The Right Way and Wrong Way to Deny a Workers Comp Claim

 

There are a lot of ways to deny a workers comp claim. The easiest way is if the case is not work related at all. The reality is that most injuries are work related, or at least they arise out of the course and scope of doing the job.
 
 
But there are a lot of ways that an adjuster can suspend or deny a claim, even though it may be compensable in the beginning.  Injured workers have to follow certain legal statutes held up and reinforced by the Statutes within the jurisdiction.
 
 
Below, we discuss a few ways that claims can be suspended or coverage can be terminated, and what you should look for within each one:
 
 

 

1.  The injured worker avoids treatment or is trying to treat with non-conventional means

There has always been a negative stigma with the occupational clinic that works with employers.  Injured workers feel that these clinics do not have their own needs in mind, but rather the demands of the employer.  These clinics often have long wait times to see a physician, and by the time you actually get into the exam room the doctor spends two minutes with the patient and says the injury is not work related.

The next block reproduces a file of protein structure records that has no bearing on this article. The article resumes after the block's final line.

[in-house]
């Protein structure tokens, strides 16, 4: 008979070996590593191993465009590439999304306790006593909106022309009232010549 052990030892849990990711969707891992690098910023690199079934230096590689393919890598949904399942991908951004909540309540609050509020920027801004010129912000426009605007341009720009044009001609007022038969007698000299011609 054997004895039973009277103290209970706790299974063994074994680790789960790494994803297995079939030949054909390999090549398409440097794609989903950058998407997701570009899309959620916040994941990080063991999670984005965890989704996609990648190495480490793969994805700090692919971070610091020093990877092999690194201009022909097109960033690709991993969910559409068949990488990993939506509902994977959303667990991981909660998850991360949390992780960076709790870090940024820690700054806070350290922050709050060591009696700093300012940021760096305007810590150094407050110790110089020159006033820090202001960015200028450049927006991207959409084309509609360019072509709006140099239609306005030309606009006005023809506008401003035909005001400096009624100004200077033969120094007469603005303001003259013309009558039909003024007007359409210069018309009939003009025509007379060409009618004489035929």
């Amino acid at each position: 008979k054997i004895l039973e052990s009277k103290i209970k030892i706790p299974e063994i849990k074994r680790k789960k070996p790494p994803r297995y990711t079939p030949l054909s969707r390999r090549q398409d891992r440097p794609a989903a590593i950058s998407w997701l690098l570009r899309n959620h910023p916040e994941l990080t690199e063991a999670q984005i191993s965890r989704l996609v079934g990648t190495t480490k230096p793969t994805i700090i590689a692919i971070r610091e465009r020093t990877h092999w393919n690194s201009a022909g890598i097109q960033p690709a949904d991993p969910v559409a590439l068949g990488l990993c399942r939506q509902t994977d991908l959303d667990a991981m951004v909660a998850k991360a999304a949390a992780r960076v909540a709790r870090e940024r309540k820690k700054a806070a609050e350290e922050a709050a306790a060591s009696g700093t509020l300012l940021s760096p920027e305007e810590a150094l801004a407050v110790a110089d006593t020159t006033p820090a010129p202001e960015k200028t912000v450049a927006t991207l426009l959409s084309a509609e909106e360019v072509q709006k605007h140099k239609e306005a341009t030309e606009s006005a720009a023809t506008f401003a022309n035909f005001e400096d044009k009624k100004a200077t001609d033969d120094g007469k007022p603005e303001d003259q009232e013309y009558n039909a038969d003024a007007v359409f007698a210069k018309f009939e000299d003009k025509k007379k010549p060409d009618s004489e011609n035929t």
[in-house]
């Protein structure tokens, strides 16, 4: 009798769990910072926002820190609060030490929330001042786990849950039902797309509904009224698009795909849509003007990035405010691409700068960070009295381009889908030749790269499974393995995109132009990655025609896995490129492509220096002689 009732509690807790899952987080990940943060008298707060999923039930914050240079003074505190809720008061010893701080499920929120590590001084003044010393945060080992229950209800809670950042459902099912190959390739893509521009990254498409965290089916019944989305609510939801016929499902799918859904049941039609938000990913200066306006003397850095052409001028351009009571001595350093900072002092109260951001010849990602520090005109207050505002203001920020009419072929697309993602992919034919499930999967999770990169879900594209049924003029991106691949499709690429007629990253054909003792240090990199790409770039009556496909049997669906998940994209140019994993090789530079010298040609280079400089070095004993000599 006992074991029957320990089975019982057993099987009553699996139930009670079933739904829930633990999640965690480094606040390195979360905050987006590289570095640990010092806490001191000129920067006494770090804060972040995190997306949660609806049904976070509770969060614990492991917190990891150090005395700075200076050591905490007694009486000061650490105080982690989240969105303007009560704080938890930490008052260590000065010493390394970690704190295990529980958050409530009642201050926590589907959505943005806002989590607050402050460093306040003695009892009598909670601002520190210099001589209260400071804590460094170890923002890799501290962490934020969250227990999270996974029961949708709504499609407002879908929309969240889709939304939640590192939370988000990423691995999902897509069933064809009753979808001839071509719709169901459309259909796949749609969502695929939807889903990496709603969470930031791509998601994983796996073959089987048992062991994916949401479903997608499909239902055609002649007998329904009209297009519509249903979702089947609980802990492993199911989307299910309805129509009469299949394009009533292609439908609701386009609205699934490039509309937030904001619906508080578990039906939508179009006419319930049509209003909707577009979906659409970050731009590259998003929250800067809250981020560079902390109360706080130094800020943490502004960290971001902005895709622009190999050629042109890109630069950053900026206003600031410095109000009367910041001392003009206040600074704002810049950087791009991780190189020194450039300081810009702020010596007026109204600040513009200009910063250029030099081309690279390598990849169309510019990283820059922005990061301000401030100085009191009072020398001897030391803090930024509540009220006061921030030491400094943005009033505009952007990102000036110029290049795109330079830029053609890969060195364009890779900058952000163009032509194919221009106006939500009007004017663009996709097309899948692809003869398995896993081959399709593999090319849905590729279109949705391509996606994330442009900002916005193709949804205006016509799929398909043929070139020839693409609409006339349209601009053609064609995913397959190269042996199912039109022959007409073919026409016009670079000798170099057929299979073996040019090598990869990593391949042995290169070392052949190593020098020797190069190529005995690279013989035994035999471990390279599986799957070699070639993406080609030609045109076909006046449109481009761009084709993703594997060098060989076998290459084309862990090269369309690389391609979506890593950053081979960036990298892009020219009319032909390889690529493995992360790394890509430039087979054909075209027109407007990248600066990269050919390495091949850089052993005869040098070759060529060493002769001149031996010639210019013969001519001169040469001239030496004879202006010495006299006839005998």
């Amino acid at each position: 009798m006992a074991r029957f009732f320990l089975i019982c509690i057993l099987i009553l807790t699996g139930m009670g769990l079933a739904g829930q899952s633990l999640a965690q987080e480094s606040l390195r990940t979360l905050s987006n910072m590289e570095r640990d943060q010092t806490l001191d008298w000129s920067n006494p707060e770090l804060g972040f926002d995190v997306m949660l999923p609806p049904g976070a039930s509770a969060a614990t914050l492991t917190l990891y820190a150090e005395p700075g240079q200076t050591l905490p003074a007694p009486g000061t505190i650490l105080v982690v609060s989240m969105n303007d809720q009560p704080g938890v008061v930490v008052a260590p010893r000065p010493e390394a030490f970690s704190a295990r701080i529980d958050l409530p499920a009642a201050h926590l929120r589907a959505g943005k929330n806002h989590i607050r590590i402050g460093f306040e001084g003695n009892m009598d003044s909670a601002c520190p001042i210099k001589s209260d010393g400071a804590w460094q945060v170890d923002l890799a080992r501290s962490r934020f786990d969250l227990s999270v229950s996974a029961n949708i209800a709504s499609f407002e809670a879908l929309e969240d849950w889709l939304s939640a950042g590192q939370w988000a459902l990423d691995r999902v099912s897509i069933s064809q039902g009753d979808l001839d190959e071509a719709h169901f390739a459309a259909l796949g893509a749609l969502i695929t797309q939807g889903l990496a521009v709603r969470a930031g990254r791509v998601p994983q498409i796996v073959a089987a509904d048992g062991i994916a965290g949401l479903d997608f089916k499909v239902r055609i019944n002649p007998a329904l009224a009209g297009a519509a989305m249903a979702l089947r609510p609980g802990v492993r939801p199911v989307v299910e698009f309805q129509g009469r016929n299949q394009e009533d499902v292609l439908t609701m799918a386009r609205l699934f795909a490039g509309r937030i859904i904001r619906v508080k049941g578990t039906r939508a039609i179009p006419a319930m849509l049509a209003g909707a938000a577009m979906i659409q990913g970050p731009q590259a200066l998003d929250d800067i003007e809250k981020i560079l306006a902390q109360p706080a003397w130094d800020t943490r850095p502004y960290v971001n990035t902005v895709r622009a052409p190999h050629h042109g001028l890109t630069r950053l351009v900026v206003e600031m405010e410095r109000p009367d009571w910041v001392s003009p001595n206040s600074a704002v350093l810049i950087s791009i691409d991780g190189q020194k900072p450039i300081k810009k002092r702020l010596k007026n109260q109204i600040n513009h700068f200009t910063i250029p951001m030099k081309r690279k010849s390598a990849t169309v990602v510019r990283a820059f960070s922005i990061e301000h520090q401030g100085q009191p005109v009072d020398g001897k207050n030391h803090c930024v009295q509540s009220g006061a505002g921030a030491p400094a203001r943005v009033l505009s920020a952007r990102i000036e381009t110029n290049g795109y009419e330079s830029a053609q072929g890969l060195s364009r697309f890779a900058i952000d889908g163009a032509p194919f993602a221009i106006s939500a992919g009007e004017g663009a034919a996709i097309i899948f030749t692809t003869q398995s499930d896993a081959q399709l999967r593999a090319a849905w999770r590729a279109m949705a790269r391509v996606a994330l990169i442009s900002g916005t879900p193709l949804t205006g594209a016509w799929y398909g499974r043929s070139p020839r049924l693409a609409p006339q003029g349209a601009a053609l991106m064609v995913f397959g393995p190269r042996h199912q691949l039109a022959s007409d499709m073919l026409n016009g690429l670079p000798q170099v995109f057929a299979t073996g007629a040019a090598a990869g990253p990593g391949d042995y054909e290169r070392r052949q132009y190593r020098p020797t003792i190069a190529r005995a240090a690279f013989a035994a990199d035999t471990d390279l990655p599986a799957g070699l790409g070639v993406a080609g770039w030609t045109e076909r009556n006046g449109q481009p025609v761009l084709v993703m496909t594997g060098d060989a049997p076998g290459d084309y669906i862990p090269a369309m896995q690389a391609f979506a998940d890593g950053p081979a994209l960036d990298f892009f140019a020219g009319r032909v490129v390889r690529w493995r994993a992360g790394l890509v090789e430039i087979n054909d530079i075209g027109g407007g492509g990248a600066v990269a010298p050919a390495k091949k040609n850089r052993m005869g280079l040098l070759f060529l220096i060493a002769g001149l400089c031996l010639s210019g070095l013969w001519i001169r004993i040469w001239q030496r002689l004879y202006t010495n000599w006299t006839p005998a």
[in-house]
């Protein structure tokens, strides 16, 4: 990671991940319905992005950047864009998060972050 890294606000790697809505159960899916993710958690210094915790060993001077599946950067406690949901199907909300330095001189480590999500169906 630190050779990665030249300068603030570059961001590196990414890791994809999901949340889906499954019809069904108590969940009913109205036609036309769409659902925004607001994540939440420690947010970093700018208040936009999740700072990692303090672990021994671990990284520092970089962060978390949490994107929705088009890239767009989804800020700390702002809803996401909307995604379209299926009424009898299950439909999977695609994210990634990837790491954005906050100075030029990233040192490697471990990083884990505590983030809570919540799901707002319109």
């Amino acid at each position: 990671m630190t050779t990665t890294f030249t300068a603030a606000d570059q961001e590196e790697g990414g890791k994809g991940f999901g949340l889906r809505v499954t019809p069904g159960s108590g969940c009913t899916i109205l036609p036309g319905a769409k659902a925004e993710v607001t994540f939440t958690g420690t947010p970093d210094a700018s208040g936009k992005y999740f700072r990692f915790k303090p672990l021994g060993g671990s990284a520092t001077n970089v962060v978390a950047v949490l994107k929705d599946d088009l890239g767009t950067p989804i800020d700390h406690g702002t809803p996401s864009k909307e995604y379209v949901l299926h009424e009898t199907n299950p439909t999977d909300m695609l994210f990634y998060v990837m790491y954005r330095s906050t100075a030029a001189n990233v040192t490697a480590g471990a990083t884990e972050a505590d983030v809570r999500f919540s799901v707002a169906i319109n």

This may be the case, but with certain jurisdictions a person can treat with whomever they wish.  Sometimes the medical diagnosis given by a chiropractor is held in the same regard as the diagnosis given by an orthopedic surgeon.
 
 
Adjusters are quick to pull the trigger on filing a suspension once an injured worker bails out of the occupational clinic in favor of their own primary care doctor.  As stated above, however, this may not be against the rules at all.  If you see this happening on your claims, be sure to discuss the rights workers have with your claims adjuster to ensure you are not missing information.  Maybe the primary care doc is not providing medical records, and this is the cause of the suspension.  Or maybe the primary care doc is not treating the actual comp injury and they are sending the bills to the comp carrier for treating another condition.  In any case, be sure that you have all of the details before rushing to judgment.